Stirling electorate: Diverse and marginal at 6.1%

Stirling's coastline

Stirling's coastline

Holly Edwards-Smith, Reporter

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The federal electorate of Stirling was first named and voted on in 1955. It was named after the first governor of the Swan River Colony, Sir James Stirling. Over its 64-year history it has had 18 elections and 12 of them have been won by a member of the Liberal party.

Following a 2016 boundary redistribution, the electorate absorbed territory to it’s east gaining parts of Dianella, yet lost a section of Innaloo and Osborne Park, which are now in the Curtin Electorate. Stirling also lost a portion of Coolbinia and Menora to the electorate of Perth.

According to the 2016 Census data, the median weekly rent in Stirling sits at $350 a week. There is an average of 2-3 people per dwelling and they earn an average of approximately $77,000 p.a. The boundaries of Stirling encompass a variety of socio-economic positions with beach-side mansions in the west and traditional working-class suburbs, like Balga and Mirrabooka, in the North-East.

The electorates coastal suburbs of Trigg and North Beach contain more affluent properties and have an average household income of $102,000 p.a.

The 2016 census also revealed that the electorate of Stirling has a high proportion of younger voters. One quarter of the 147,992 residents are aged between 20-34 years.

The 74 sq km electorate contains the majority of the local government areas called the City of Stirling and a small portion of the City of Bayswater.

Suburbs include (Alphabetical order): Balcatta, Balga, Carine, Dianella (part), Gwelup, Hamersley, Joondanna, Karrinyup (part), Mirrabooka, Morley (part), Nollamara, North Beach, Osborne park (part), Scarborough (part), Stirling, Trigg, Tuart Hill, Watermans Bay, Westminster and Yokine.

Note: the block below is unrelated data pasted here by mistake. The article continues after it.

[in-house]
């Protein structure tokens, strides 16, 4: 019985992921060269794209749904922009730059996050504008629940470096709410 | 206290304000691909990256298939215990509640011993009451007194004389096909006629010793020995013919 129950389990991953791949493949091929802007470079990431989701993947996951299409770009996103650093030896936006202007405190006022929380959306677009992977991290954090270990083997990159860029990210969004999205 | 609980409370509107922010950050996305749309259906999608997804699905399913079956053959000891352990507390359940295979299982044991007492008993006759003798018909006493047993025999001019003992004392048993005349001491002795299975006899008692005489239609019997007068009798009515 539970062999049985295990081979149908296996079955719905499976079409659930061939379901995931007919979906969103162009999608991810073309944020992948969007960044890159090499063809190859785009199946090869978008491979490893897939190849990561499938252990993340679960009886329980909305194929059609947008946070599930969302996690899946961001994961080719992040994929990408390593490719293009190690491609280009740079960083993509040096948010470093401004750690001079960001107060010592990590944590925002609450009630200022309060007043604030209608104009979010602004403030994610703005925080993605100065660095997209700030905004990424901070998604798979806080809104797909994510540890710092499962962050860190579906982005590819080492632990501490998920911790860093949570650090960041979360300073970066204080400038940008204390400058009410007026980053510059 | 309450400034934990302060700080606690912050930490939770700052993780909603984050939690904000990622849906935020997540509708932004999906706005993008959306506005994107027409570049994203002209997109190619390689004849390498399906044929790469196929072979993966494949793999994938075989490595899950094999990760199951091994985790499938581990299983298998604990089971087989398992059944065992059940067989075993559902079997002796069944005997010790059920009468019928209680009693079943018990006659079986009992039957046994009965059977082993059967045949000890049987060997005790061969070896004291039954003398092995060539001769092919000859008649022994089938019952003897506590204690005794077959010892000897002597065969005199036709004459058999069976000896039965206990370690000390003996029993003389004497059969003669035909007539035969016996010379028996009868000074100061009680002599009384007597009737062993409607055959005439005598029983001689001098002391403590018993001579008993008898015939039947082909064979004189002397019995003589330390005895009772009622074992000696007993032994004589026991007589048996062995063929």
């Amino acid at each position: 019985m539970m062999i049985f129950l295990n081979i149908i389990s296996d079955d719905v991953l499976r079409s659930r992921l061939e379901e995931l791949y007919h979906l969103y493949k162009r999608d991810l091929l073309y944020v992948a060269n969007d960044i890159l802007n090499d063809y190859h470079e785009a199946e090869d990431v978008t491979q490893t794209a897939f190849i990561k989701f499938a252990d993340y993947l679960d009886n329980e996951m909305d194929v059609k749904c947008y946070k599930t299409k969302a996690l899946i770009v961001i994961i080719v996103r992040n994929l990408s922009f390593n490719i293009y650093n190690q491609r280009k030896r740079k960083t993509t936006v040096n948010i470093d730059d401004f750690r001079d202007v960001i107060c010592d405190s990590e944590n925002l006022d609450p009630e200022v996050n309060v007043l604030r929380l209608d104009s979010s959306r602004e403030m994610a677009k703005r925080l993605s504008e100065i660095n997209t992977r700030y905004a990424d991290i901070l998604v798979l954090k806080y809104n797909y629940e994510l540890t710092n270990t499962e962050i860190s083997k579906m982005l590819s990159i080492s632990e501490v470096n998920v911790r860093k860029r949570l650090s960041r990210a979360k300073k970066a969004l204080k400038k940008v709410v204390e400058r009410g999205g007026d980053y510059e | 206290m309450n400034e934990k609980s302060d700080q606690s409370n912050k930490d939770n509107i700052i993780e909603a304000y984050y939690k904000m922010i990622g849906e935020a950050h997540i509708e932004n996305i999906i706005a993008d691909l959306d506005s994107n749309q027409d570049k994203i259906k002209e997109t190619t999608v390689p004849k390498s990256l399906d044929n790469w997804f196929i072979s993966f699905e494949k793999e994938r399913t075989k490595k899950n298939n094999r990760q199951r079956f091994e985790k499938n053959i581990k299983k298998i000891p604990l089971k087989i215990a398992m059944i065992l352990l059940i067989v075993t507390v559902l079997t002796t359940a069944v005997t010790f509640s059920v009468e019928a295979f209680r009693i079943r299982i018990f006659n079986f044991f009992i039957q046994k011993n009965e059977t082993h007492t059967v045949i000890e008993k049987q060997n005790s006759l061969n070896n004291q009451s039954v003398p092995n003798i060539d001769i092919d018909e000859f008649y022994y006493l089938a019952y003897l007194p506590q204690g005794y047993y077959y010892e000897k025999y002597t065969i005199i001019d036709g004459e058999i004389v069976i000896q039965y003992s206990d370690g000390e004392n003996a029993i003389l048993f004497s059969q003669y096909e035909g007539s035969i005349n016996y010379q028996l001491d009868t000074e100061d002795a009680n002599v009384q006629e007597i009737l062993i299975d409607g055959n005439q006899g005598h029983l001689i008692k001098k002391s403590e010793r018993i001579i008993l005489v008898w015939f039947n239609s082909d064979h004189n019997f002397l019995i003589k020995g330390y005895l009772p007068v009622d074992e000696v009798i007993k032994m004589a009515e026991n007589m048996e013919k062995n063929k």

The federal seat of Stirling has often been referred to as a marginal – meaning it was only won by a narrow margin and could swing from one party to another. Current member Michael Keenan won in 2016 with 56.1% of the vote, meaning that a relatively small swing to Labor could tip the balance for Stirling.

Keenan has held the seat of Stirling since 2004, serving as the Minister for Human Services and Digital Transformation. He will be the first member for Stirling who retires from the role rather than being voted out.

The Inner-Metropolitan electorate has a variety of industries operating within its boundaries. These include: light industrial, retail, commercial, medical, fishing, tourism and recreation.

The more working-class suburbs in the east of the electorate predominantly voted Labor in the 2016 election. This is because of what Labor promises for the working class.

Labor candidate, Melita Markey, says she “knows that people in Stirling are struggling, especially local students and patients.”

Markey is promising to “stand up and fight for [Stirling] by working to secure more funding for our local hospitals and ensuring every Australian child has access to properly funded and high quality education.”

Her campaign website declares that, if elected, she will “ensure that everyone in Stirling has equal access to opportunities and a fair go.”

In the more affluent suburbs, to the west of Stirling, there is a higher proportion of Liberal voters. It is likely this is because of their higher incomes, as the Liberal Party supports wealthier individuals and local businesses.

The Liberal candidate for Stirling, Vince Connelly hopes to maintain the Liberal’s 14-year claim on the seat.

Connelly says he “is committed to public safety, so children are safe playing outside and seniors can feel safe walking to their local shops.”

Connelly wants to “improve local roads” in order to lower congestion in the electorate.

As part of the Liberal team, Connelly says he “supports small businesses and tax relief for workers.” He believes his work will strengthen the economy and in turn generate more jobs and essential services.

If you are a voter in the electorate of Stirling, on May 18 your election ballot will offer you these candidates. Remember to number every box on the paper in order of your preference.

 

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